NASA/FAA Agreement May Strengthen NASA Influence on Spaceflight Safety

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In 1998, NASA and the FAA formed the “technology partnership of the millenium” (Credits: NASA).

On June 18, NASA and the US Federal Aviation Administration (FAA) announced an agreement to align commercial spaceflight requirements between the two agencies and to clarify which agency governs under what circumstances. The announcement follows from a memorandum of understanding signed by the agencies on June 4 that lays our rough working guidelines for the collaboration.

The industry tradegroup Commercial Spaceflight Federation applauded the move. “With proper implementation, the agreement announced on Monday will prevent over-regulation and conflicting requirements and regulations that would result in costly delays for the growing American commercial spaceflight industry,” said Federation president Michael Lopez-Algria in a statement. Collaboration between the two agencies has been close since a 1998 agreement that formed the FAA/NASA Executive Committee to partner on aviation safety, airspace system, efficiency, and environmental compatibility.

The FAA is responsible for licensing and regulating all commercial space launches and reentries so as to protect the public from harm.  In order to promote development of the nascent commercial space industry, FAA has been instructed by the US Congress to take a hands-off approach to safety regulation. Until 2015, commercial spaceflight participants fly at their own risk, and will be required by the FAA to sign-off that they absolve the US government – and presumably their flight provider – of any liability should something go wrong. After 2015, which is likely to be when commercial spaceflights are actually ready to carry crews, the regulatory picture is uncertain.

This at-your-own-risk approach does not work for NASA, however. While NASA is not a regulatory body, it does have jurisdiction over vessels that carry its astronauts. Since nearly all of the commercial space companies in the US are vying to carry astronauts or cargo to the International Space Station under contract to NASA, they must also comply with that agency’s safety requirements.

The latest announcement serves to clarify this duality. Until 2015, FAA will license any and all commercial space launches and reentries, whether associated with NASA or not. Meanwhile, NASA will have jurisdiction over anything that impacts crew safety or mission assurance when they are involved. “Anytime we’re paying for the service from a provider, NASA standards will apply,” explained NASA administrator Charles Bolden. For instance, the recent SpaceX Dragon mission was FAA licensed but had to receive approval from NASA and the ISS partners in order to maneuver with the space station. NASA funded research flying on commercial flights would also be governed by the space agency, potentially having a broader impact than crew requirements which are already under development with NASA.

Combined with the recent move toward more binding agreements with its Commercial Crew partners, NASA may wield significant influence with respect to commercial spaceflight safety over the next decade.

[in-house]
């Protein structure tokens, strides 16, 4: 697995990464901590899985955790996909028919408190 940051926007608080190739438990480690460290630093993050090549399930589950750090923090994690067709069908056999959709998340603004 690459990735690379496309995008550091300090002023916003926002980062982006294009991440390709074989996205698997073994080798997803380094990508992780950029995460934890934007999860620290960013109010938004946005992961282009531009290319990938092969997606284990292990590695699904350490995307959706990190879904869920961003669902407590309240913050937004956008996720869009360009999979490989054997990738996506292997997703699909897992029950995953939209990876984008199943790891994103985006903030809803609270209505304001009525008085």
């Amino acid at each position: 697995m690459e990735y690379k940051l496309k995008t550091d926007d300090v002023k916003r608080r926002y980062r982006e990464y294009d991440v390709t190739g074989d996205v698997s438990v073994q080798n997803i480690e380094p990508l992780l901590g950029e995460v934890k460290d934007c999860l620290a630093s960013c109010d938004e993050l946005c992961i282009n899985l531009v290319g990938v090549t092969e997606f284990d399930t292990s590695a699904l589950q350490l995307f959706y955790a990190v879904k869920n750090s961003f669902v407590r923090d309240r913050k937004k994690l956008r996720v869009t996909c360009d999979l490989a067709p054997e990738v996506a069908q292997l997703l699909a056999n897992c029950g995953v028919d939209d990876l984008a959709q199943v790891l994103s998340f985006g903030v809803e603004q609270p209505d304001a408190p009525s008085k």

2 Responses

  1. Clark S. Lindsey

    “to take a hands-off approach to safety regulation. Until 2015, commercial spaceflight participants fly at their own risk, and will be required by the FAA to sign-off that they absolve the US government – and presumably their flight provider – of any liability should something go wrong.”

    That’s rather exaggerated. Firstly, FAA/AST can write regulations all day long on any and all issues that can affect uninvolved third parties. Preventing vehicles from careening off course into public areas not only protects the people in those areas but also the passengers in the vehicles.

    Secondly, FAA/AST can write advisory circulars on any issue. They can also write rules in response to incidents in licensed or permitted flights.

    The informed consent waivers that the passengers will sign are similar to waivers for other adventure activities, e.g. parachuting, horse-back riding, hot-air ballooning, etc. Even with the extra liability protection for space tourism that has been passed in some states like Virginia, firms can still be sued successfully if gross negligence and/or recklessness is determined to be the cause of an injury or death.

    In 2011 the US Parachute Association issued a press release that bragged that “only 21 fatal skydiving accidents” occurred in 2010. Without such waivers and liability protections, activities like skydiving would have long been sued into oblivion in the US.

    The delay in allowing for unlimited regulation of spaceflight passengers was a recognition that (1) no one knows, not even brilliant regulators, what standards to apply for brand new types of vehicles providing a brand new type of flight experience; (2) Coming up with what would in fact be an arbitrary certification process would have prevented all but the most generously funded firms from flying. This could easily result in the safest designs not going forward and the industry would be impoverished of technical knowledge at the very stage where it should be advancing most rapidly.

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